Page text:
So the artists that I am into a lot right now are Moonchild, K15, Ruby Rushton, Dimlite or Altus (last piece of the podcast).
What are your expectations regarding the North-American public this time around? Also, what aspects of your public do you take notice and allow you to draw nuances or differences between public/audiences through the regions of the world you visit?
My goal on the North American continent is to make myself more known. For example, I remember seeing Josh Wink in New York in a half-full venue (which shocked me). I think this culture is more European and not necessarily represented here …
It’s totally different from Japan, for example, who really has a jazz disco base, who’s very attentive to House music.
Yes there are clearly differences between countries, and I am very attentive when I play certain titles, to see how the audience reacts. According to their response, I adapt myself and stay very reactive. The goal is that everyone has fun, with a colour of sound that I want to convey. Anyway, for me Canada is a little different from the United States, because depending on the city, there is a real craze for this music, and all the better !!!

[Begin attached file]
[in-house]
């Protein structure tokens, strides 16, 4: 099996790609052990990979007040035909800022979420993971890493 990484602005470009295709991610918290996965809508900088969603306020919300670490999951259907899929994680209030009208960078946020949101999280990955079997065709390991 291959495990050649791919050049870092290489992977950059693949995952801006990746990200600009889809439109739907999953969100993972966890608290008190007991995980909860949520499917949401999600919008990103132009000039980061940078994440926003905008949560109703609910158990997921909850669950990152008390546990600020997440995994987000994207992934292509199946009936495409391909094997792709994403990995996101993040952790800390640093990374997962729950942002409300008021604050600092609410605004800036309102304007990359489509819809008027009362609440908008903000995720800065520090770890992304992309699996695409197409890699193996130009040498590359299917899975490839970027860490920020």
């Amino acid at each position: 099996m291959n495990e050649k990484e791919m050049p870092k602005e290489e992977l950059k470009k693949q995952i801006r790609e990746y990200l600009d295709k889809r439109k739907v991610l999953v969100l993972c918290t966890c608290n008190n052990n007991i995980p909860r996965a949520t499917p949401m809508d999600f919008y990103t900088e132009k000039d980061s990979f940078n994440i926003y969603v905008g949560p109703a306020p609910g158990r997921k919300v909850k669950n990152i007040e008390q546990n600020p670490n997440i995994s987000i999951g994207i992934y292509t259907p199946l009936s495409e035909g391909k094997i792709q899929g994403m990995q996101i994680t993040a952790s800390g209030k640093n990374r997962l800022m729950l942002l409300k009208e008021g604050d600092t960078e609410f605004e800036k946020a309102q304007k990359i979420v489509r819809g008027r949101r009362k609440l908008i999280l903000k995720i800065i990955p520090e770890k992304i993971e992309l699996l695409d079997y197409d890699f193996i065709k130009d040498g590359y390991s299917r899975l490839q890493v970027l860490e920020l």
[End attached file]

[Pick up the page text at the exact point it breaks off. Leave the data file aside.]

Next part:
Your three favourite nights where you were performing and why?
First one I think I can say was my first live show at the weather festival in 2015, Second, my back-to-backs with Laurent Garnier (Rex / Concrete), And then I have a lot of very good memories on the decks at Concrete.
Your three favorite songs and why?
(Laughs) It’s not easy to get out just three songs …
So here are four tracks I currently listen to often in my walkman:
Horror Inc – Briefly Eternal (entire album)
Stellar Eider – wave (2nd title of the album “1”)
Fink – Resurgam
Altus – Session 7
How is it going with the Canadian cold?
Honestly, the weather is really more enjoyable than the weather in France right now. In Paris we have a kind of autumn thats been lasting for months, strewn with small descents of temperature. In Canada things are much clearer, we have felt for example here -24 (celsius) these few last days, and I liked discovering Montreal with this temperature and this weather. The last time I came to play in Canada, it was in November if my memory serves my right and It was a beautiful 22 degrees with full sun. I hardly recognized the city when I arrived here a few days ago! (laughs)
I would of course like to thank Adrien and Erwan from Kizi Garden Records (Montreal based) who invited me to play at their night here, and I would also like to thank Florent from Bolting Bits. We had been talking for a very long time and finally recently met.
I would also like to thank the people who came to see me at Groove Nation (Montreal venue). It was a really nice evening!
In any case, the Canadian experience is always very enjoyable, and I cannot wait to come back and play here again!